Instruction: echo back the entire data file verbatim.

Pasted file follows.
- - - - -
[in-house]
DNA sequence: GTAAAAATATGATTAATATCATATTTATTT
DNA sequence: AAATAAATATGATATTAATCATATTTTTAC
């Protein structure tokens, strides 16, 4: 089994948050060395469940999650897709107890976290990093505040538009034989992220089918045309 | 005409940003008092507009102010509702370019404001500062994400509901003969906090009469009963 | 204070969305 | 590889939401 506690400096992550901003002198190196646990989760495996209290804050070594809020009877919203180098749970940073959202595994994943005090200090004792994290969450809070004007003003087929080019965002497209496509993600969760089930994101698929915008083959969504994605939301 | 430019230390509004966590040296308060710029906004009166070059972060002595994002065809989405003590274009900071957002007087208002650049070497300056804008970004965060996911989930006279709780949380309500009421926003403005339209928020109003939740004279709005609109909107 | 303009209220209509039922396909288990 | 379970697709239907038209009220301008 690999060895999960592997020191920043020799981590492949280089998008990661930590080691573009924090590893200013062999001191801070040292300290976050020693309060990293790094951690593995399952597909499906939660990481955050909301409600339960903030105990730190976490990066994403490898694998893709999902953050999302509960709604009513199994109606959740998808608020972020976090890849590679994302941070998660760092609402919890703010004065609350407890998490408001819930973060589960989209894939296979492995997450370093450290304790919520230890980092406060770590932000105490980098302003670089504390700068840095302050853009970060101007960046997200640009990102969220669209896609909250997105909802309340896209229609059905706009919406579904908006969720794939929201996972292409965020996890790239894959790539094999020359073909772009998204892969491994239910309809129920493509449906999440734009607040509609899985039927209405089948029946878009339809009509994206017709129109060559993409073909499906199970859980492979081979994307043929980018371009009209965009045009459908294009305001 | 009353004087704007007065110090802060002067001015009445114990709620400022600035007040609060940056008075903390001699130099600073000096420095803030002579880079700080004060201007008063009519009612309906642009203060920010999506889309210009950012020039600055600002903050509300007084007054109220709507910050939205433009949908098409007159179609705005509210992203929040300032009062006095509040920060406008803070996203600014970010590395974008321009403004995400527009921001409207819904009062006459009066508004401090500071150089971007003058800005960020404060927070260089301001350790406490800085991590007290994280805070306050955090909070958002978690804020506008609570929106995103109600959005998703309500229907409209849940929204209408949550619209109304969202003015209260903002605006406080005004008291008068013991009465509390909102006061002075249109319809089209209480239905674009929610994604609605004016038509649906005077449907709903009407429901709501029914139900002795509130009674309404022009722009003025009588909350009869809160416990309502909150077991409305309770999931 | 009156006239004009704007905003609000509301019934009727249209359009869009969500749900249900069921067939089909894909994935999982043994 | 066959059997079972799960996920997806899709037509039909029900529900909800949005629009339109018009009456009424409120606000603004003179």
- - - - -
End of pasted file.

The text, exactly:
[in-house]
DNA sequence: GTAAAAATATGATTAATATCATATTTATTT
DNA sequence: AAATAAATATGATATTAATCATATTTTTAC
């Protein structure tokens, strides 16, 4: 089994948050060395469940999650897709107890976290990093505040538009034989992220089918045309 | 005409940003008092507009102010509702370019404001500062994400509901003969906090009469009963 | 204070969305 | 590889939401 506690400096992550901003002198190196646990989760495996209290804050070594809020009877919203180098749970940073959202595994994943005090200090004792994290969450809070004007003003087929080019965002497209496509993600969760089930994101698929915008083959969504994605939301 | 430019230390509004966590040296308060710029906004009166070059972060002595994002065809989405003590274009900071957002007087208002650049070497300056804008970004965060996911989930006279709780949380309500009421926003403005339209928020109003939740004279709005609109909107 | 303009209220209509039922396909288990 | 379970697709239907038209009220301008 690999060895999960592997020191920043020799981590492949280089998008990661930590080691573009924090590893200013062999001191801070040292300290976050020693309060990293790094951690593995399952597909499906939660990481955050909301409600339960903030105990730190976490990066994403490898694998893709999902953050999302509960709604009513199994109606959740998808608020972020976090890849590679994302941070998660760092609402919890703010004065609350407890998490408001819930973060589960989209894939296979492995997450370093450290304790919520230890980092406060770590932000105490980098302003670089504390700068840095302050853009970060101007960046997200640009990102969220669209896609909250997105909802309340896209229609059905706009919406579904908006969720794939929201996972292409965020996890790239894959790539094999020359073909772009998204892969491994239910309809129920493509449906999440734009607040509609899985039927209405089948029946878009339809009509994206017709129109060559993409073909499906199970859980492979081979994307043929980018371009009209965009045009459908294009305001 | 009353004087704007007065110090802060002067001015009445114990709620400022600035007040609060940056008075903390001699130099600073000096420095803030002579880079700080004060201007008063009519009612309906642009203060920010999506889309210009950012020039600055600002903050509300007084007054109220709507910050939205433009949908098409007159179609705005509210992203929040300032009062006095509040920060406008803070996203600014970010590395974008321009403004995400527009921001409207819904009062006459009066508004401090500071150089971007003058800005960020404060927070260089301001350790406490800085991590007290994280805070306050955090909070958002978690804020506008609570929106995103109600959005998703309500229907409209849940929204209408949550619209109304969202003015209260903002605006406080005004008291008068013991009465509390909102006061002075249109319809089209209480239905674009929610994604609605004016038509649906005077449907709903009407429901709501029914139900002795509130009674309404022009722009003025009588909350009869809160416990309502909150077991409305309770999931 | 009156006239004009704007905003609000509301019934009727249209359009869009969500749900249900069921067939089909894909994935999982043994 | 066959059997079972799960996920997806899709037509039909029900529900909800949005629009339109018009009456009424409120606000603004003179």